Saving hair during chemotherapy.
A simple and effective hair-retention approach helps people with breast cancer maintain confidence during chemotherapy.
Breast cancer is the most common form of cancer affecting women after skin cancer and can also affect men, too. For many who will receive chemotherapy as part of their treatment, scalp cooling therapy can help them retain their hair. Keeping hair is not about vanity – it's about the preservation of self and identity. By helping people interact with the world on their terms, instead of feeling like they "look sick" they are able to maintain confidence.
1 in 8 women and 1 in 883 men will have breast cancer in their lifetime. Chemotherapy is often used for aggressive forms of early stage breast cancers, as well as most advanced stage disease.
Scalp cooling therapy reduces the psychological toll of chemotherapy.
Using scalp cooling therapy to retain hair can help offset common feelings in people receiving chemotherapy. For many, hair loss is tied to:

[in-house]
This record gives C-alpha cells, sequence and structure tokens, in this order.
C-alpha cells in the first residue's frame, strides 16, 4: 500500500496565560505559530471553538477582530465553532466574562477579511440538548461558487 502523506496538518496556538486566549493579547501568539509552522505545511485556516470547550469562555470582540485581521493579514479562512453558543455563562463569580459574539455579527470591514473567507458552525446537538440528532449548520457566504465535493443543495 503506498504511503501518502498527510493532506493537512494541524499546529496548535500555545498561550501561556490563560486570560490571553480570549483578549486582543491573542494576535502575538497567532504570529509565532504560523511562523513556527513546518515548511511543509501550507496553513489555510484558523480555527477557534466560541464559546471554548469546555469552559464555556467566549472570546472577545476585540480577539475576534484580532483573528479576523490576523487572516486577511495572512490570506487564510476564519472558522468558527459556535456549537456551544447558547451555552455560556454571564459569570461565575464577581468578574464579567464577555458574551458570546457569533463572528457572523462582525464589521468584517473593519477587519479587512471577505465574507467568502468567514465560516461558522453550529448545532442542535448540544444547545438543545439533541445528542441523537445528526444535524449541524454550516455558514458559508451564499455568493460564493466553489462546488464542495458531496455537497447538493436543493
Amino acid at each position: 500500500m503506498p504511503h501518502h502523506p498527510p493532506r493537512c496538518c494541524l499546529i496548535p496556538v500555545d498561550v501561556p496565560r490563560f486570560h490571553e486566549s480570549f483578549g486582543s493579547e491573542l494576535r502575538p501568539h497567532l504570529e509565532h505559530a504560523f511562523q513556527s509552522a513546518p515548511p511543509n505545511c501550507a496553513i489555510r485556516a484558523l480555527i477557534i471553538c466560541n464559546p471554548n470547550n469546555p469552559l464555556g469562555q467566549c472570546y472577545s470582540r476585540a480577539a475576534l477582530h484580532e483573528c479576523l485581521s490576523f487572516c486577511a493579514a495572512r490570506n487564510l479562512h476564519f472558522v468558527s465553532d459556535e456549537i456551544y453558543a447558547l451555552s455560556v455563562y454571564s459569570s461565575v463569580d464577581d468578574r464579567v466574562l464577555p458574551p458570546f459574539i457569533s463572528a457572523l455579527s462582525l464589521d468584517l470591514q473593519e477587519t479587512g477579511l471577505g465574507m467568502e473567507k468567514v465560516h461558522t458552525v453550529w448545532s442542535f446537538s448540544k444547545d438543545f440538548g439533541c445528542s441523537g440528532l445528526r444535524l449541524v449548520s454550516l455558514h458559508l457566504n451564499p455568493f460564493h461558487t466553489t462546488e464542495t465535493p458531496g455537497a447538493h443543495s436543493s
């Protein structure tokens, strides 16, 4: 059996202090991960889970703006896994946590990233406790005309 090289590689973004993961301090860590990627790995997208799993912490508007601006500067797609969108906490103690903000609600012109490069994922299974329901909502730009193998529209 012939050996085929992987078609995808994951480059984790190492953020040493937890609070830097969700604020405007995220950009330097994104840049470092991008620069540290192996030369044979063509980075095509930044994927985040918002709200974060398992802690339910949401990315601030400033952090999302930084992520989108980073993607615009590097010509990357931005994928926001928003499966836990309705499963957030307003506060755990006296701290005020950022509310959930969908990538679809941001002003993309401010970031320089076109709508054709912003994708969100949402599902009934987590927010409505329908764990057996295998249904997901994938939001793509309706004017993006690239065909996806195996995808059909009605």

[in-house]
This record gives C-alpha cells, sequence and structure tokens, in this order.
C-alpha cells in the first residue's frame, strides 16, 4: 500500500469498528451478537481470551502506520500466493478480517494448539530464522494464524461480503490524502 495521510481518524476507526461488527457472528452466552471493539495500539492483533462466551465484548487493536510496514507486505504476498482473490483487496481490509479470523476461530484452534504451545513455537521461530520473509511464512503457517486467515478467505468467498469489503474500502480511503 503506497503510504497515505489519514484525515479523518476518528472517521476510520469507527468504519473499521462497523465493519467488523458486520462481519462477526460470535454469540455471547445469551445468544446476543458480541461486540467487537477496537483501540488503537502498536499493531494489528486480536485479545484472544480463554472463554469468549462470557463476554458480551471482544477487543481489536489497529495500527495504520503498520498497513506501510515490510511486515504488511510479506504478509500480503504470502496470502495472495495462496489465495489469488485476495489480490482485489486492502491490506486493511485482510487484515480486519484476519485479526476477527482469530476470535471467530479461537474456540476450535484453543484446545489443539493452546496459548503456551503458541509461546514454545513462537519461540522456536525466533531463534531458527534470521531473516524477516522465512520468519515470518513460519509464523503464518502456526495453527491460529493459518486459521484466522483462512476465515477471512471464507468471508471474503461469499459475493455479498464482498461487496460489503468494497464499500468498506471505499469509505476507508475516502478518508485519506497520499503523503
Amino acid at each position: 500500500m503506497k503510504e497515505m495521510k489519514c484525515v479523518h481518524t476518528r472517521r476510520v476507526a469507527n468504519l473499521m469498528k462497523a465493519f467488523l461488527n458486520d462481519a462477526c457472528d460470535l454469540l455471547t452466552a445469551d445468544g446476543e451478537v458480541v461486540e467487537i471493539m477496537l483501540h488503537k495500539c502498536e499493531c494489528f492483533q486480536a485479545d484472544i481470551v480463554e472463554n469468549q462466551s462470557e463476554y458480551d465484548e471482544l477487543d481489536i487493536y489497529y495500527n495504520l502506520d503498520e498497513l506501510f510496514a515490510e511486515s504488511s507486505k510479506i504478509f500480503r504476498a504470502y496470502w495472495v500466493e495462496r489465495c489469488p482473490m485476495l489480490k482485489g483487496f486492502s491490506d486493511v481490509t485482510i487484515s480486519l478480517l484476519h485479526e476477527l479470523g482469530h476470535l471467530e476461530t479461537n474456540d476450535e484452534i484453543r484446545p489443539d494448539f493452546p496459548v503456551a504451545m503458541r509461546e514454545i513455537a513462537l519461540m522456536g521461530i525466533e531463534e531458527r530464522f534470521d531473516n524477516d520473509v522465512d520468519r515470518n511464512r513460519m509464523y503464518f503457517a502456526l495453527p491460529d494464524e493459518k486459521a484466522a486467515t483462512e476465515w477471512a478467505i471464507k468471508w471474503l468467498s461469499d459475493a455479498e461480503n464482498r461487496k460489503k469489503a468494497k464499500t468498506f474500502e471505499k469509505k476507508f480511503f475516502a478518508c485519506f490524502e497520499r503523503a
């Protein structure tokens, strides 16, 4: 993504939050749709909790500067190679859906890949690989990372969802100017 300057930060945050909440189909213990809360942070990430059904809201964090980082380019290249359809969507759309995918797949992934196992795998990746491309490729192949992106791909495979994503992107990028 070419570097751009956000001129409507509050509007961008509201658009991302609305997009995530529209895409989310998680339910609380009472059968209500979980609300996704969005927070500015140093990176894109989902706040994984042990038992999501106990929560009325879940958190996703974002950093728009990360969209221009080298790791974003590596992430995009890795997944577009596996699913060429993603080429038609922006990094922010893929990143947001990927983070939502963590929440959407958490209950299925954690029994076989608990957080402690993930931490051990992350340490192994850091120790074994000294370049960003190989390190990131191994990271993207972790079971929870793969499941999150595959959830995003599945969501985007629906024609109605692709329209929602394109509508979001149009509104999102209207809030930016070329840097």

Loss of privacy: Hair loss emphasizes illness
Social isolation: Uncomfortable in social settings
Loss of self-esteem: Individuals feel they don't look like themselves
Hair loss is a significant cause of distress.
47% of people say hair loss would be the most traumatic part of breast cancer.
8% of people would reject chemotherapy to avoid hair loss.
Scalp cooling keeps chemotherapy drugs from affecting hair.
- During chemotherapy, patients wear a special cap connected to a machine that circulates coolant
- The cap chills the scalp to 63-67˚ Fahrenheit
- The cap is worn for at least 30 minutes before chemotherapy, during treatment, and for 60-90 minutes after
- Blood vessels in scalp constrict from cold, keeping chemo drugs from reaching hair follicles
- Effective and FDA-approved for use during chemotherapy for breast cancer and many other cancers
50-60% of people retained half or more of their hair with scalp cooling therapy
Produced by Mayo Clinic. Sources: mayoclinic.org; theoncologynurse.com; cancer.net